Music is everywhere and transcends the ages. From rhythm sticks in a cave to a line of water glasses in kindergarten, the human condition is enhanced by music.
Melodies are meant to be shared. Boys make music for girls. Mothers make music for babies. Birds make music to tell the world this is their tree.
My family is musical. My mother-in-law sang in the Oahu Symphony Chorus for many years. I started singing in the church choir when I was in third grade. I even got to sing in the folk choir at church when I was in sixth grade. Then the high school glee club. I don’t have those chops any more, but I do alright in the shower.
There is music I don’t get. I don’t see rap as music. Disturbed and troubling poetry, yes. But music, no. My colleague Linda would probably present a very good case for rap and hiphop. To her credit, she is an old soul, grew up in the radio business, and understands where I’m coming from. No wonder I like going to the noodle shop with her for lunch!
My daughters are at piano lessons right now. They are just this side of wonderful, at such a young age, and I am convinced the practice enhances their ability to do math, or just to grasp theories that have as many tangents as we have fingers. Sophie is now taking viola at school. This summer, she’ll tackle another instrument in the school program. I am so pleased for them.
My niece and nephew in Iowa City are very accomplished as a result of the strong piano foundation, with no small effort on the part of their parents who battled for regular practice over the years. These teenagers also play other instruments such as cello and drums. Emily is presently considering colleges and her musical background weighs strongly on her decision as it will account for scholarship assistance. Thomas is looking into a summer music camp at Berklee. How cool is that? All because Mom and Dad hounded them to practice, practice, practice!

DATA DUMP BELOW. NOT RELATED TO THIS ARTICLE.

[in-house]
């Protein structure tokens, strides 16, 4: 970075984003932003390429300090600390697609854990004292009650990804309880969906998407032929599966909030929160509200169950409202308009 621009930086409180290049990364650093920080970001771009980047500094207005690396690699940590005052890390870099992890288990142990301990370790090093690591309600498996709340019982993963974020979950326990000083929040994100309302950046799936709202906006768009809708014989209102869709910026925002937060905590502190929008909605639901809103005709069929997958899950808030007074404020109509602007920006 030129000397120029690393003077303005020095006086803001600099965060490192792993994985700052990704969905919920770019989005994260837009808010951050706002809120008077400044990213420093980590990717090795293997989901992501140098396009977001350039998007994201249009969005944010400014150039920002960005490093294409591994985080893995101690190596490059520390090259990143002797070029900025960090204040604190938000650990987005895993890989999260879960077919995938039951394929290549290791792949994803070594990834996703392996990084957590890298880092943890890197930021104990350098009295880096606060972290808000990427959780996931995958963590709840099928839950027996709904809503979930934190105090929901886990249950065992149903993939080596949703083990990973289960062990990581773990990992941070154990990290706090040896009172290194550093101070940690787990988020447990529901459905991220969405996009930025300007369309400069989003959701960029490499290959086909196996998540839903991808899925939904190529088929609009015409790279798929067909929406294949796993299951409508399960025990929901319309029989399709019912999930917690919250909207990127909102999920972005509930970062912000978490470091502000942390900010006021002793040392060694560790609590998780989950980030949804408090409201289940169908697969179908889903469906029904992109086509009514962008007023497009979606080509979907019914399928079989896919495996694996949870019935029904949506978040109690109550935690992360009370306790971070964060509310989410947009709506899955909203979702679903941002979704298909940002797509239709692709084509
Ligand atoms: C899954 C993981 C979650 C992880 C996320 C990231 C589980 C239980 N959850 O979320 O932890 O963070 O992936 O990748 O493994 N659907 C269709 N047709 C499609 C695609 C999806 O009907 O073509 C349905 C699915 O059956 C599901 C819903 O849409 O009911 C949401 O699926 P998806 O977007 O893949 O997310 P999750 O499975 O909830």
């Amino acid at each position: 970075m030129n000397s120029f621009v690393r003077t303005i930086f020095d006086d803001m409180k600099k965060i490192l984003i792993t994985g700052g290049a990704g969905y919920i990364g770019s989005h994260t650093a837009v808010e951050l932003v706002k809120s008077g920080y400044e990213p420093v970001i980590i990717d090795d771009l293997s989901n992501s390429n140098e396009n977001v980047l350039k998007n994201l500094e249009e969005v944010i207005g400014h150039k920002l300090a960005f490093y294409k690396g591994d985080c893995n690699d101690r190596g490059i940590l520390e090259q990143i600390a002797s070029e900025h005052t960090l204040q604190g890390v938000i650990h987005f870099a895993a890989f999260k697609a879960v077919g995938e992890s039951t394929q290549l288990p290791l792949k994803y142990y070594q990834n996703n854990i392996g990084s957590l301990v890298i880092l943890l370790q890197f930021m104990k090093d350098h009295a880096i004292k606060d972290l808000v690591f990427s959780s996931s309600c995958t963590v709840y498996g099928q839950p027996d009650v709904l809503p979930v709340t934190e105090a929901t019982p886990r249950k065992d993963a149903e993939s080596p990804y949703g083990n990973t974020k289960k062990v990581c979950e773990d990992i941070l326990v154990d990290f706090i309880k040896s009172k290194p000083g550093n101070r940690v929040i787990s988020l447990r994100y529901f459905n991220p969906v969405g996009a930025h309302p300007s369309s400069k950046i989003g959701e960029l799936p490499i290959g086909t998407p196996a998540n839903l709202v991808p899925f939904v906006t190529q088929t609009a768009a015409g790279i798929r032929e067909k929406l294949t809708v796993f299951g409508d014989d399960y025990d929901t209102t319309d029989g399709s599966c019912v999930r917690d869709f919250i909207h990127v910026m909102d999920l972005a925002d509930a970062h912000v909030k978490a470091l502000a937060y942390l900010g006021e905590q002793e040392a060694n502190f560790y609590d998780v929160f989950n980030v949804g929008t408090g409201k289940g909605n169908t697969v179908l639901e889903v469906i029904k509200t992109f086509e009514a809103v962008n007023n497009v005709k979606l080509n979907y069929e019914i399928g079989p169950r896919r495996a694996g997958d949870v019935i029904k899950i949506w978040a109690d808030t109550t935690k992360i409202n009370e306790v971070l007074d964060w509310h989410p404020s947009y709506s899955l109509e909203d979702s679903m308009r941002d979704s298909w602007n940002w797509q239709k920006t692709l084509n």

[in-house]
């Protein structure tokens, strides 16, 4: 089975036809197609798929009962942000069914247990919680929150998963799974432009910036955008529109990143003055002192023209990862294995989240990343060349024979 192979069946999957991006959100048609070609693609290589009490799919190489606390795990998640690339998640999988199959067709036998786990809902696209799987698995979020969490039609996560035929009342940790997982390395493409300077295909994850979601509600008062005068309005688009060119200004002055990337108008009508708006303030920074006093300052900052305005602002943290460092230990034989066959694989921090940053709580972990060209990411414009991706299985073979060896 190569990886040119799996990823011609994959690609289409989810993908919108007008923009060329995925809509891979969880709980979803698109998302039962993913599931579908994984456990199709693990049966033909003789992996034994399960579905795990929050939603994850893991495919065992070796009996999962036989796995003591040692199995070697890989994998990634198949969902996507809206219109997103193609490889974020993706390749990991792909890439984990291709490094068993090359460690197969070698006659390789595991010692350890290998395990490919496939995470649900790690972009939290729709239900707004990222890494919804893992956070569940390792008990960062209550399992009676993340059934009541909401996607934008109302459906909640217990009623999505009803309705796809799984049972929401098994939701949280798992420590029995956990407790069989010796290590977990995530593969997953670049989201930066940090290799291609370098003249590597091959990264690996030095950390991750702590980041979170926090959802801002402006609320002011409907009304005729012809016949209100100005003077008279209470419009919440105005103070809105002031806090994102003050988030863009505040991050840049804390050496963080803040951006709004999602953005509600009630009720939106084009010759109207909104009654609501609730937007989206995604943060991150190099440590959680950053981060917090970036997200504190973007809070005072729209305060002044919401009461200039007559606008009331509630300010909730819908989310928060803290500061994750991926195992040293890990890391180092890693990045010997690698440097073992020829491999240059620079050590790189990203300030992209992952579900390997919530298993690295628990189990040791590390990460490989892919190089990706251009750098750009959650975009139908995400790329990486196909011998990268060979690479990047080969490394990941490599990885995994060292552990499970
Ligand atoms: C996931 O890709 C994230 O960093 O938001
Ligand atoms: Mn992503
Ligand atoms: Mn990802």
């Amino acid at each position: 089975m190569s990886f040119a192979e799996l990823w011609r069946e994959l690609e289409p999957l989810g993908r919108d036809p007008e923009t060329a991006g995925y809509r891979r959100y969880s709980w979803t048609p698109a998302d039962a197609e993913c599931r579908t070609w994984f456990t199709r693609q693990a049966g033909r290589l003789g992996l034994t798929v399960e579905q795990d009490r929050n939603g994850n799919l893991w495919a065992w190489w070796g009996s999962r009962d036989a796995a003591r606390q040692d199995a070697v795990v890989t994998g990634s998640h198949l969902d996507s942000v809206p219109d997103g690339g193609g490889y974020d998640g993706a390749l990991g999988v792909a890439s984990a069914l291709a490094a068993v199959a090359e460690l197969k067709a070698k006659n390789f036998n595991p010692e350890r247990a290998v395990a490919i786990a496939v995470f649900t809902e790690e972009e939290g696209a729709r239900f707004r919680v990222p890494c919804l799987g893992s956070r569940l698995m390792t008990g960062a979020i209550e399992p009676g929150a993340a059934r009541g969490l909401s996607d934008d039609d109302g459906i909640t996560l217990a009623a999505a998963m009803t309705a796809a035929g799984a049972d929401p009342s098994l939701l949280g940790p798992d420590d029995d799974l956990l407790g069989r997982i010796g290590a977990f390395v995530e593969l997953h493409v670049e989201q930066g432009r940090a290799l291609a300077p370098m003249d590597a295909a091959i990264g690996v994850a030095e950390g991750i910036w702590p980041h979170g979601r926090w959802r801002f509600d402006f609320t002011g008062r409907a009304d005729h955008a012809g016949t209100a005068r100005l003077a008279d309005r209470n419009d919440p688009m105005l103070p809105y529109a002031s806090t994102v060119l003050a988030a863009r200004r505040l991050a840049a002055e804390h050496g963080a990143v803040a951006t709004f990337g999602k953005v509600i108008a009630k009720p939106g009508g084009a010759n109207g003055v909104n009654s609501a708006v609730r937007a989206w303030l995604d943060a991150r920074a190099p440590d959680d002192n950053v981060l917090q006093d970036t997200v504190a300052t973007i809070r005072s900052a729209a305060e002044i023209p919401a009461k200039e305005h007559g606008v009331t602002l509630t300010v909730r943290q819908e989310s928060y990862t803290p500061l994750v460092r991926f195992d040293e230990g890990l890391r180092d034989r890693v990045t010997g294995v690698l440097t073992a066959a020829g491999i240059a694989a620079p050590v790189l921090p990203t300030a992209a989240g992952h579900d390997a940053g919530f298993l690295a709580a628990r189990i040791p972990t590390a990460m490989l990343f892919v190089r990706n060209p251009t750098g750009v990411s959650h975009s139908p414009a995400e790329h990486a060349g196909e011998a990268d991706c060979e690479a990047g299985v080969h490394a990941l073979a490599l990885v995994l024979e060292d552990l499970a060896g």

My New Jersey nephew Adam, whose father would draw a pretty good following in the Philly and South Jersey nightclub circuit, is very articulate in guitar. After a year in sound engineering at the University of New Haven, he is now in environmental engineering at Drexel University, because he says he was looking for more of a challenge in math and science. I can only imagine what the future holds for him, as he’ll always have his guitar.
I used to think it was odd that Thomas and Adam would wear T-shirts with music heroes from my era on them: Jimi Hendrix, TheWho, a big red Rolling Stones lips on a black T-shirt. Why don’t they get their own music heroes?
Then I realized my musical heroes are their musical heroes for good reason. They pondered life with lyrics, melodies and rhythms that got in the face of The Establishment. Their messages made social history to save the environment, to free love, to demand an end to war, to treat each other equally, no matter what our creed, race or gender. They taxed their guitars on stage with passion, tension and energy. I paid my $20 for concert tickets and watched in the darkness, soaking up the vibes. I still cling to the belief that a guitar solo can communicate a message that only a soul can interpret.
Keep on rockin’ in the free world.
When we were strangers, I watched you from afar.
Music has so many messages. Take your pick.
May the music never stop.